The digital world is growing faster than ever. While there’s no denying the impact technology has had on our access to information, digitalization has also exposed users in ways that have never seen before. Privacy is a word that may soon be extinct thanks to big data. Even more concerning is the security issues that stem from a life lived online. Malicious hacks and online attacks further serve to expose a public that is increasingly reliant on the web. The fluid nature of the digital age means there are many question marks surrounding both privacy and security.
Being online means that you’re sacrificing basic privacies. But the online space is a necessity for modern life. It’s simply not sustainable to exist in a workplace or social community without basic access to the web. This leaves users in a catch-22: they can either enjoy privacy or isolate themselves from a vast majority of the world. What’s the driving force behind this lack of privacy? Big data.
Big data is a term used to reference the collection and analysis of large data sets. It uses algorithms to correlate trends and behavior. The rise of big data is directly correlated to the rise of data in general. In fact, 90 percent of the world’s data has been created in the past two years. Data collection is now at an unprecedented rate with everything from social media networks to financial institutions accessing large amounts of personal data.
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Data brokers, commercial organizations that collect and resell user data, are also on the rise. They collect data on millions of consumers and resell it to companies for targeted marketing. That’s not to mention government surveillance, which has become a point of contention in countries across the globe. Big data’s growth has serious security implications as well. We live in a time where access to everything from our bank accounts to our medical records is accessible at the click of a button. The prevalence of personal information online will only serve to mobilize hackers intent on capitalizing on the state of privacy.
So where does that leave the future of security and privacy? It all depends. Thus far, there have been no significant indications that user privacy will be protected in the future. The rise of tech culture has given huge power to online media. Sites like Google, Amazon, Facebook, and Twitter have grown thanks in large part to data collection. Meanwhile, governments and institutions have collected massive amounts of data with relatively little pushback. That could be due to a disconnect between the public and the data collectors. Users readily give away their private information. However, they might think twice if they were aware that their data could be reused or repurposed. They might not know the extent that their privacy is being threatened. One recent study proved just that. 500 participants were given a terms and conditions contract. 98 percent of the participants agreed to the terms – despite the fact that included a clause stating you agreed to give away your first-born child. Simply put – users either don’t understand or care about their privacy.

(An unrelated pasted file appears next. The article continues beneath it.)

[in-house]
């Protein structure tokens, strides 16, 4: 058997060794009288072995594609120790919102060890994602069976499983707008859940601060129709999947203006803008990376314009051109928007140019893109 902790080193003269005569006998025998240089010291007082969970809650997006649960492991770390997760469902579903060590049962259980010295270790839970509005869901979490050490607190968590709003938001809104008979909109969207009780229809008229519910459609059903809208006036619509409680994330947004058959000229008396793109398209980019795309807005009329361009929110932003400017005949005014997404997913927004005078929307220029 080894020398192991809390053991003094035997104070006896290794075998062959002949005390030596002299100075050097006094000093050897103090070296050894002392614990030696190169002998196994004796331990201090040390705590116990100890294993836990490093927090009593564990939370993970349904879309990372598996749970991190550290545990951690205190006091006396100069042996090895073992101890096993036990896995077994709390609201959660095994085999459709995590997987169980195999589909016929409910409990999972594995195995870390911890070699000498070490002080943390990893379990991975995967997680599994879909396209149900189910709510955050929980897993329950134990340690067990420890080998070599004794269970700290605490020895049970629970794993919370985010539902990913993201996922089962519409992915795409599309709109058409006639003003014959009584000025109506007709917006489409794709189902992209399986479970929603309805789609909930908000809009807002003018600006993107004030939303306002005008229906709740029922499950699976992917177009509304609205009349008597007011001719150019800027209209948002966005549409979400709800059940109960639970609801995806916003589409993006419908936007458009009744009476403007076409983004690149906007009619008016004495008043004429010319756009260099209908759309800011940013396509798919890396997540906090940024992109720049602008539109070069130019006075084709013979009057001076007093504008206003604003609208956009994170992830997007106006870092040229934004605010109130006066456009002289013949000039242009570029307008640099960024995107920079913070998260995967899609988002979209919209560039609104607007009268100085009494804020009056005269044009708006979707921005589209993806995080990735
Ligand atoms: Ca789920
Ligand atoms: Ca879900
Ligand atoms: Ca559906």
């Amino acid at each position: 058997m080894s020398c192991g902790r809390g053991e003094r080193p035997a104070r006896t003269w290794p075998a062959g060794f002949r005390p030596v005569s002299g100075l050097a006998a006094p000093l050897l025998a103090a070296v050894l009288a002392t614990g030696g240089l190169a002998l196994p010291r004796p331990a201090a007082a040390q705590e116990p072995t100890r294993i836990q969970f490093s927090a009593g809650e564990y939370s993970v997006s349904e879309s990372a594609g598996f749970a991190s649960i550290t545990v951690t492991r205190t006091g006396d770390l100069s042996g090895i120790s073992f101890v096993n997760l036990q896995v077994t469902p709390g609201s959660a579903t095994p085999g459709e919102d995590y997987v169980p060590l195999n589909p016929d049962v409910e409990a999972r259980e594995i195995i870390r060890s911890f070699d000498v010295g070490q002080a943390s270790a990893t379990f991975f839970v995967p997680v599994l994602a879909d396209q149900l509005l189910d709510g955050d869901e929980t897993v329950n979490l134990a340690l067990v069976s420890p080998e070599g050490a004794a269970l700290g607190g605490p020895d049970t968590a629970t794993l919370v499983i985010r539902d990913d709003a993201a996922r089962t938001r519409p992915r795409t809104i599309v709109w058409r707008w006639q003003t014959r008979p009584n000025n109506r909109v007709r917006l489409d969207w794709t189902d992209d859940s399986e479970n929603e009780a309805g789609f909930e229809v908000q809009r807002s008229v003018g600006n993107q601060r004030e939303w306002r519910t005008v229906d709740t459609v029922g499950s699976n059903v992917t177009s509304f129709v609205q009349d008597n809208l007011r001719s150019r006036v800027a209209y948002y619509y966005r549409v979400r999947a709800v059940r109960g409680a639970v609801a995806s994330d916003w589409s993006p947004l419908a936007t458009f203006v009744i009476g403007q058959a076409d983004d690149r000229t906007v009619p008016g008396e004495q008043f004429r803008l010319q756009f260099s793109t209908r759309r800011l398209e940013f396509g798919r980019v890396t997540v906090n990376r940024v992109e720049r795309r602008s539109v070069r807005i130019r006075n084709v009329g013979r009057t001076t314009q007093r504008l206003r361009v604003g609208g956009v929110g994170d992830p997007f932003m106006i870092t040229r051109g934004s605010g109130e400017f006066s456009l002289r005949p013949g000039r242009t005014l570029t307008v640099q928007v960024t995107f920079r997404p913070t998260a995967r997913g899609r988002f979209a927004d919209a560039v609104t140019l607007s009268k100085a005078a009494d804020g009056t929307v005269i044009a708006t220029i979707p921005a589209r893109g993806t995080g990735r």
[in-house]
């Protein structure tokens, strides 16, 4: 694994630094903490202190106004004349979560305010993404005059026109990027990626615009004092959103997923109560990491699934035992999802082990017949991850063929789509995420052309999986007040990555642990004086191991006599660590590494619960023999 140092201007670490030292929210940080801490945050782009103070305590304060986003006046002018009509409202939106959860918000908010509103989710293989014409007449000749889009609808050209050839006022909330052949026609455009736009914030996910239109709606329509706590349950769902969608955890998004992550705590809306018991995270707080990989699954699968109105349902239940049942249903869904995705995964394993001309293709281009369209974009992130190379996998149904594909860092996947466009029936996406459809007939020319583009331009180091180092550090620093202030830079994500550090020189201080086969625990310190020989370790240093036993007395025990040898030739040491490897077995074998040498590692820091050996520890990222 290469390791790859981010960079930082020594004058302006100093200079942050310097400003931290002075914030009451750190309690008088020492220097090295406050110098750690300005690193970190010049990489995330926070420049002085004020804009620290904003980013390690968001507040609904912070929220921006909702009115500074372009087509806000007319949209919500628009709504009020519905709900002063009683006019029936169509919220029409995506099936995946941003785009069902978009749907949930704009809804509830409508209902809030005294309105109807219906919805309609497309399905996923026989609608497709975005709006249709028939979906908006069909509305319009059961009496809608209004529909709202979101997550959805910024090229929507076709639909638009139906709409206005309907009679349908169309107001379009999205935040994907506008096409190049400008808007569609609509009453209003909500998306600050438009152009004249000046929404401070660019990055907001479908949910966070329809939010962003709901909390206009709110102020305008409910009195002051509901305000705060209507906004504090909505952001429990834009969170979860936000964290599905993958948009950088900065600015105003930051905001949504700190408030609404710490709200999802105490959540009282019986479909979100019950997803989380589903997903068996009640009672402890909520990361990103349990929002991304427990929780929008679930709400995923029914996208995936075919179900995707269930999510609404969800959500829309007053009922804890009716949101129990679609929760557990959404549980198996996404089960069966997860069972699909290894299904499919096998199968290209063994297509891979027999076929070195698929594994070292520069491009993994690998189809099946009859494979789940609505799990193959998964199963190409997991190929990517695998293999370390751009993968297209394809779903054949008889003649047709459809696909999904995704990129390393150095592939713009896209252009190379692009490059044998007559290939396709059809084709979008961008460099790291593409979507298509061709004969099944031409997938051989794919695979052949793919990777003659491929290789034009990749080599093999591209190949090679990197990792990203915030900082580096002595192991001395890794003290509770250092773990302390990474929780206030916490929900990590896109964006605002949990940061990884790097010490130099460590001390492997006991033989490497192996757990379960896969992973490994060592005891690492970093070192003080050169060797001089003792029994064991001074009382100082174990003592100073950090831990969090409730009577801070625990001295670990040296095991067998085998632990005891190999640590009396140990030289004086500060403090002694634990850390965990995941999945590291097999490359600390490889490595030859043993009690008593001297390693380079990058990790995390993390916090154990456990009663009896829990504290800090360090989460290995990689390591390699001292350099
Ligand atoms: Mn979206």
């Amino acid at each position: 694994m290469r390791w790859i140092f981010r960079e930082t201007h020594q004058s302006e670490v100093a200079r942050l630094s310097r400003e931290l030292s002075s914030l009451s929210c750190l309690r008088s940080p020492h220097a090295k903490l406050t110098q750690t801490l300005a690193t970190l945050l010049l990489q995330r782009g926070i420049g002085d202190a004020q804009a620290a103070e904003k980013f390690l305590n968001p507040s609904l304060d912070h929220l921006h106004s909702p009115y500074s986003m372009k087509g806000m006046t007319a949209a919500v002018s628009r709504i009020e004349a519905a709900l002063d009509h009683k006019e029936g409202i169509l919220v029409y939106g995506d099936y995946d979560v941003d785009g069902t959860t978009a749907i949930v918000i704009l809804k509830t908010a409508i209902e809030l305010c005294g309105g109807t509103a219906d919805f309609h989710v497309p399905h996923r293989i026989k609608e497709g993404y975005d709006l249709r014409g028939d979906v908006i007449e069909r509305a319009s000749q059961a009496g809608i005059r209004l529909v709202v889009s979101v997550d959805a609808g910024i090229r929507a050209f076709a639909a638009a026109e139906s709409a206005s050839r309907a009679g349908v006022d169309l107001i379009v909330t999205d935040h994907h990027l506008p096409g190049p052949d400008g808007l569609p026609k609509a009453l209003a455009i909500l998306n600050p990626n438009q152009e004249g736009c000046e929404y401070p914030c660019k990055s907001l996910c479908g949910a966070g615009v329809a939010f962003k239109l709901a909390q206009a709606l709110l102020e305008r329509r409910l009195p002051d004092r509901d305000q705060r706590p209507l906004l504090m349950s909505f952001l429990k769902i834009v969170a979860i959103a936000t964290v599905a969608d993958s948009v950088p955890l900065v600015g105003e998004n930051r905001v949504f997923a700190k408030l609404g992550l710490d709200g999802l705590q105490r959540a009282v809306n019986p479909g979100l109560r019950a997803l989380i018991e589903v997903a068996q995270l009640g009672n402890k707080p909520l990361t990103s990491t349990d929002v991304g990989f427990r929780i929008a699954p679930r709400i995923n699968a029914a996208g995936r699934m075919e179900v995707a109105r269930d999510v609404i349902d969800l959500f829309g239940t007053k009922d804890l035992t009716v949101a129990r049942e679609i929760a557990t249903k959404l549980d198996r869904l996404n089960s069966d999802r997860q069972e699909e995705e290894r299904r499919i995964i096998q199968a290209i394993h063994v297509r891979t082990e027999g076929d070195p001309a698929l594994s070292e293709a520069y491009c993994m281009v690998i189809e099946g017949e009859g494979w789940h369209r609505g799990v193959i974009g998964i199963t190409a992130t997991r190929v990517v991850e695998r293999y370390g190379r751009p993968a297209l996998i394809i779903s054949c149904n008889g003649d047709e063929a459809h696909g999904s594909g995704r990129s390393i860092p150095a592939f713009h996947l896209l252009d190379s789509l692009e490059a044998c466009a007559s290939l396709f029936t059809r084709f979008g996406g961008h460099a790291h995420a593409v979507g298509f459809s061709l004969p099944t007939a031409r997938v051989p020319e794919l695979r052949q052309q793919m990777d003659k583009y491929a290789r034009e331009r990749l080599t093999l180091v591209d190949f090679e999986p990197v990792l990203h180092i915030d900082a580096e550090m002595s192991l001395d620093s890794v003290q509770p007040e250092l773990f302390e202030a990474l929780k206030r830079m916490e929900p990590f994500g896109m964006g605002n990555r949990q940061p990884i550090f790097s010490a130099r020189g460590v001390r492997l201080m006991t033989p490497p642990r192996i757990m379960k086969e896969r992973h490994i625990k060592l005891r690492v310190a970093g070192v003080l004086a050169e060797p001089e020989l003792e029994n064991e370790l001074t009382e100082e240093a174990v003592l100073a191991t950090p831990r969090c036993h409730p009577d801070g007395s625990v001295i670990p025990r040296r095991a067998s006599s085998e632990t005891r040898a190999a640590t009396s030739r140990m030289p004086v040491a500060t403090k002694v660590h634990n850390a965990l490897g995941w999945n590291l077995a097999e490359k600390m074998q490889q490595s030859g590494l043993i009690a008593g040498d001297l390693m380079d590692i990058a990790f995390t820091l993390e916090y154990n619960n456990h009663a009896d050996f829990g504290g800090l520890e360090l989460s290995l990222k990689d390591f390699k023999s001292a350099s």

Moving forward, privacy and security will remain points of emphasis for policymakers. The United States launched an initiative called Reclaim Your Name, which intends to create more transparency between data brokers and consumers. The European Union approved a policy that allows watchdogs to issue fines if companies misuse personal data. Additionally, the United Nations adopted a resolution that will act as a safeguard for global privacy. Questions remain despite the effort to police privacy. For one, a uniform approach to privacy is difficult in a world with so many different viewpoints on online privacy and data collection. Even more pressing is the vast quantity of data that’s available. The sheer amount of data and the ability to analyze it makes surveillance inevitable.
Any straw poll would reveal that people are opposed to the surveillance of their personal data. But the digital age has made sharing data commonplace. Consumers are becoming more accustomed to a lack of privacy. Unless they mobilize against big data soon, it looks increasingly clear that the future will only promise more surveillance.
AJ Delorena is the founder of Talented Technologies and writes on their blog “The Bleeding Edge Of Tech”. He founded Talented Technologies in 2008, after he a successful career in Silicon Valley in both IT Engineering and Sales roles, seeing a unique opportunity in the IT secondary market (link), as a quintessential Silicon Valley startup that quickly outgrew his garage in one month.